Before the new members entered office, the City Council charged the CPC with looking at those effects, and the new Council now has asked the CPC to study those effects more broadly, including looking at stricter policies in similarly sized cities, the fee structures that STRs pay into the city’s affordable housing funds.
Those rules created three types of rentals: accessory rentals (owner-occupied buildings renting out a room or half of a double); temporary rentals (entire units to be rented out for up to 90 days a year); and commercial rentals, (unlimited rentals a year for an entire unit in a non-residentially zoned area).
The city has issued more than 5,000 STR licenses since those laws took effect; nearly three-quarters of all STRs are for whole homes or apartments. Palmer's office says there have been more than 10,000 applications submitted.
Housing advocacy organization Jane Place Neighborhood Sustainability Initiative, which released an extensive report on the state of STRs in New Orleans and their likely impacts, argued STRs aren’t solely contributing to the city’s looming housing crisis but are “driving a housing market that is already in crisis further and deeper into crisis” with the dominance of whole-home rentals, single operators with multiple units, and inadequate fees toward the city’s affordable housing fund, said program manager Breonne Dedecker.
In its recent scrape of data, Jane Place counted 5,215 listings on Airbnb; 4,319 are for whole homes or apartments. Dedecker said that Airbnb disputes its data but “refuses to submit data that shows otherwise.”
Though there are nearly 500 operators with more than one permit, neighborhood concentration also is driven by local landlords using properties for tourist housing. Dedecker also pulled up real estate listings with STR permits as a selling point. “We all know what happens when a house on a block goes for $400,000,” she said.
Dedecker also emphasized the city’s inability to track multiple operators across STR platforms — among one of the enforcement issues the City Council has tasked the CPC to look into, but one that has become difficult for housing advocacy groups and policy makers to address because of what they say is the lack of cooperation from platforms.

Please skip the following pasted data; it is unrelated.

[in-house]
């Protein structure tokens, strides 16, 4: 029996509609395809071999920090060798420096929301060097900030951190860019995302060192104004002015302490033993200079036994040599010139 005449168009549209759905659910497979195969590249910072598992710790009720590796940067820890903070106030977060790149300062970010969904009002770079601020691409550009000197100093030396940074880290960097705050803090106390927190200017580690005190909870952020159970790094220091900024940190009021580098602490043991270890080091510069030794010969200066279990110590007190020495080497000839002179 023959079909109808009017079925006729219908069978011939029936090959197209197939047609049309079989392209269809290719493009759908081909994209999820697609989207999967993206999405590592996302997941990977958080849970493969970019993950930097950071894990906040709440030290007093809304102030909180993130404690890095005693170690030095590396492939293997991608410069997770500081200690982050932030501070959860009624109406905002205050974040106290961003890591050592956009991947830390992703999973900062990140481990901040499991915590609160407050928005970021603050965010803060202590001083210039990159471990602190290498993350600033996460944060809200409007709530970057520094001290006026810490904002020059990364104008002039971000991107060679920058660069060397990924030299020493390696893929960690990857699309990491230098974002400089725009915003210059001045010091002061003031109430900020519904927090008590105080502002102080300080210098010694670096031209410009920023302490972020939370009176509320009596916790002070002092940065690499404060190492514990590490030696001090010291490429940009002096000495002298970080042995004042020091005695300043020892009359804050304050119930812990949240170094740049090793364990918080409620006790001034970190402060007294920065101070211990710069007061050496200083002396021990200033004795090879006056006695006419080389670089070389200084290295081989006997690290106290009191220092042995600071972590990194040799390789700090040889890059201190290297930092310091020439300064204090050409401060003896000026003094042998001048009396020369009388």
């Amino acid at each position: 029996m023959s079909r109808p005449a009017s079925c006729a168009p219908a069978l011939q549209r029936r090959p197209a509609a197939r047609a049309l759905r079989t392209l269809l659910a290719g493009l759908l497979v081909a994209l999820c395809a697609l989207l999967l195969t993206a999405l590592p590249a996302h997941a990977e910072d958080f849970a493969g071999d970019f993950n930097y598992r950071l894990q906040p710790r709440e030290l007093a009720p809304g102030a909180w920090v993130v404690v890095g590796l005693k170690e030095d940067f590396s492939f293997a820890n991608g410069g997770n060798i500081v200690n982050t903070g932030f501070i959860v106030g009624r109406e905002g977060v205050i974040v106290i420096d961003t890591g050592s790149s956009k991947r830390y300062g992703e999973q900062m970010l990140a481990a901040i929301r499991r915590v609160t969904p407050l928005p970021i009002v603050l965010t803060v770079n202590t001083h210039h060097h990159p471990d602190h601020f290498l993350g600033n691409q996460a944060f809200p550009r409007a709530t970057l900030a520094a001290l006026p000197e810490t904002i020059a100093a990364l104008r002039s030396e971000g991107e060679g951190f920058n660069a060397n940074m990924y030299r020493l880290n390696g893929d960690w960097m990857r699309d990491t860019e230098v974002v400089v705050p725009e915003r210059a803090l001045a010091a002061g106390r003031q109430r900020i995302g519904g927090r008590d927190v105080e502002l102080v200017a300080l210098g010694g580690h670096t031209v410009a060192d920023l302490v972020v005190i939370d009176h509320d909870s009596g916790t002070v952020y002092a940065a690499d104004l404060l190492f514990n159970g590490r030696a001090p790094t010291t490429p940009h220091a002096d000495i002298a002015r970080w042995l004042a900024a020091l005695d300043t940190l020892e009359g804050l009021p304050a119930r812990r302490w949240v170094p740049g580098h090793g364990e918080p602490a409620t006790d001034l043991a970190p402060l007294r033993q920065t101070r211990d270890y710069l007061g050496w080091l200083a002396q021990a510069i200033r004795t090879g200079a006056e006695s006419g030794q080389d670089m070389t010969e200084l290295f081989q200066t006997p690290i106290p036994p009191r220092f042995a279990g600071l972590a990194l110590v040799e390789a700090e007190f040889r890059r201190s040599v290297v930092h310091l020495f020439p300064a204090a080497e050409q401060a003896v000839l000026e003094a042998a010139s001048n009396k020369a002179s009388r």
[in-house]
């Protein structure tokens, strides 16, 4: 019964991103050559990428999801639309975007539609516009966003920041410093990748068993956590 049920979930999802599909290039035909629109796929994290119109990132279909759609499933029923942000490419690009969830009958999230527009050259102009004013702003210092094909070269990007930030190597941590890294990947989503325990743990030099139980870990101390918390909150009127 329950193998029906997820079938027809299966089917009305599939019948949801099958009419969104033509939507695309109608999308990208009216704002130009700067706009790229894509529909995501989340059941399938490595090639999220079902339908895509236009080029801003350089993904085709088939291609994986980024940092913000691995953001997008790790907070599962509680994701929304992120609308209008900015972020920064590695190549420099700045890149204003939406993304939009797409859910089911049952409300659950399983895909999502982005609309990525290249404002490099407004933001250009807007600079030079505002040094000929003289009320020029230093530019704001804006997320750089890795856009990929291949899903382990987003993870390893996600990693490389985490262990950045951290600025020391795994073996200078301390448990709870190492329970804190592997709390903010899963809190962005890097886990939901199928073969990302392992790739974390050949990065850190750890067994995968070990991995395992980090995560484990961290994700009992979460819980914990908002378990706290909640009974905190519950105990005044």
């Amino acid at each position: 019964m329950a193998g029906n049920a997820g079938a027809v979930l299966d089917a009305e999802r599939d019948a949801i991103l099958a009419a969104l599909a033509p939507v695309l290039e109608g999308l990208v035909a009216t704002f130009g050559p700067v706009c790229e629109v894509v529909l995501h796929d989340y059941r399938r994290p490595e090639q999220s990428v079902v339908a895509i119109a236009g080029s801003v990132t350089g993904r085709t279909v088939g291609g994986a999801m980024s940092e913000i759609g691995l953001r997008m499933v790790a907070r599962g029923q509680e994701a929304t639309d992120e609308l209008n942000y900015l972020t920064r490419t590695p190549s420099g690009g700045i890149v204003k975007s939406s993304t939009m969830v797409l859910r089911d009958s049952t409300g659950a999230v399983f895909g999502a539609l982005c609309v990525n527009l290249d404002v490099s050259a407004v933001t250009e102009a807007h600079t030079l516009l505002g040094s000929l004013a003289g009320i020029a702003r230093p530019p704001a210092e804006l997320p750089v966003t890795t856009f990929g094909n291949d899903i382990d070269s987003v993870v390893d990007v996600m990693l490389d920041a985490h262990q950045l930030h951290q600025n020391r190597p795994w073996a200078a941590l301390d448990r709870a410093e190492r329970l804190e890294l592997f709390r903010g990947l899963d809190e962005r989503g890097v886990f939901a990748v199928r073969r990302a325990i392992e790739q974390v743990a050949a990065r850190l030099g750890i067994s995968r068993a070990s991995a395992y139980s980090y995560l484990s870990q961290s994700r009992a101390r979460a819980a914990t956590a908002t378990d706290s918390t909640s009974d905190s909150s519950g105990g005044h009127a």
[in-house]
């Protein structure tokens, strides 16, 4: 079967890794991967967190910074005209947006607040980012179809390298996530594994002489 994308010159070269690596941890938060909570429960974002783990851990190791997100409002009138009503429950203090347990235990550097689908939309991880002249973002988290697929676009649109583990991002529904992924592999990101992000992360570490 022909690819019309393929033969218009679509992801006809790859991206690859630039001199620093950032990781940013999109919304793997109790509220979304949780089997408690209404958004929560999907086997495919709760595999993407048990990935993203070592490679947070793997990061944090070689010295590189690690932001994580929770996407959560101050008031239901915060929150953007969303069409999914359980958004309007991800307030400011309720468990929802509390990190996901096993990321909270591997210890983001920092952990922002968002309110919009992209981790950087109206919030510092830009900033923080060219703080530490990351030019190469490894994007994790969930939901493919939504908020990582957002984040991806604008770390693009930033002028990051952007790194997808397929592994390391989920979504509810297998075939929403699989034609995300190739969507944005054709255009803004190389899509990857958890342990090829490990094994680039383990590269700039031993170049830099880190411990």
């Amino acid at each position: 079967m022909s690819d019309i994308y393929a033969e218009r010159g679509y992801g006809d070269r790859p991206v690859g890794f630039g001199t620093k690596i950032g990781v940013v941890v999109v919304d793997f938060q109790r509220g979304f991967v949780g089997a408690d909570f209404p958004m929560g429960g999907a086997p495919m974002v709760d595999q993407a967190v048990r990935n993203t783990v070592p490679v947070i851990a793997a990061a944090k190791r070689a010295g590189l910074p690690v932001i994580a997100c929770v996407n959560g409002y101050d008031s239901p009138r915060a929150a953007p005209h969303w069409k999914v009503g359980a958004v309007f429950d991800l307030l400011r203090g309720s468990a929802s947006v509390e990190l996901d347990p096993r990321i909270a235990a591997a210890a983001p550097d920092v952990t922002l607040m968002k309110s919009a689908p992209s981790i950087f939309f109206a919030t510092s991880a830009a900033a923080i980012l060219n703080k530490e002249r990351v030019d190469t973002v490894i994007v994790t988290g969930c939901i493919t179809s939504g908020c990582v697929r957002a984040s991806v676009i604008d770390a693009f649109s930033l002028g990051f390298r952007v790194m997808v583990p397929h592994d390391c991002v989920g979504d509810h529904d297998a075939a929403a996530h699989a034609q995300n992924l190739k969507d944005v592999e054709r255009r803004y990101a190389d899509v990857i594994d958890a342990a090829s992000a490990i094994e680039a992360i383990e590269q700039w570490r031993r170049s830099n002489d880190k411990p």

In December 2017, Jane Place counted 471 temporary STR permits had exceeded their 90-day limits, but the city brought action against only 21 cases. And in Mach 2018, Jane Place counted 2,744 listings without a permit on Airbnb, renting out for a combined 56,113 nights.
Jane Place recommends stronger enforcement measures for data sharing, requiring platforms to have a license to do business in the city, force platforms to remove illegal listings, adopt a “one host, one home” policy, and expand the fees tacked to each booking for affordable housing to 15 percent.
HomeAway’s Minardi, meanwhile, says Jane Place’s report “leaves us with critical questions as to how some conclusions were reached.”
STR operators spoke out against the motions, which they said could cause a significant financial burden on both the operators — for many, it’s their only source of income, they said — and the city, which they argue will lose significant tax dollars from both fees applied to rentals and from tourists.
“This ordinance is not a push pause,” said STR operator Robert Ripley. “It is putting sugar in the gas tank of a vital economic engine.”
Eric Bay with STR advocacy group Alliance for Neighborhood Prosperity argued that policies around STRs should be crafted with “fact-based, empirical data,” and warned that thousands of people employed by or operating STRs are likely to be impacted by their loss.
Other proponents warned of a looming real estate crisis, in which STR operators are forced to flood the market with homes they can no longer rent.
Others balked at the idea that the decision falls between operating “a mini motel or nothing. It’s not true,” one speaker sad. "You can make good money renting to people who live here."
Maxwell Ciardullo with the Greater New Orleans Fair Housing Action Center said STR operators can’t speak for a majority of New Orleanians, most of which don’t own their home or an investment property (more than half the city rents). It’s more likely, he said, that they’ll face pressure from STRs in their neighborhood than be able to operate one.
"These national and sometimes international corporations are artificially driving up the cost to buy a home or rent a home in our city," City Council President Jason Williams said in a statement. "That is patently unfair to people of New Orleans. I have a serious problem with that. There was not effective enforcement from the previous administration or voluntary compliance on the part of these companies and platforms."
HousingNOLA director Andreanecia Morris warned New Orleans is “in the grip of what will likely be worst housing crisis in city’s history,” headed toward a “severe market crash,” largely compelled by artificially high housing costs from STRs as housing is marketed toward a tourist economy.
“Short-term rentals can be a solution, but as currently designed, it’s the problem,” she said. “This market is broken.”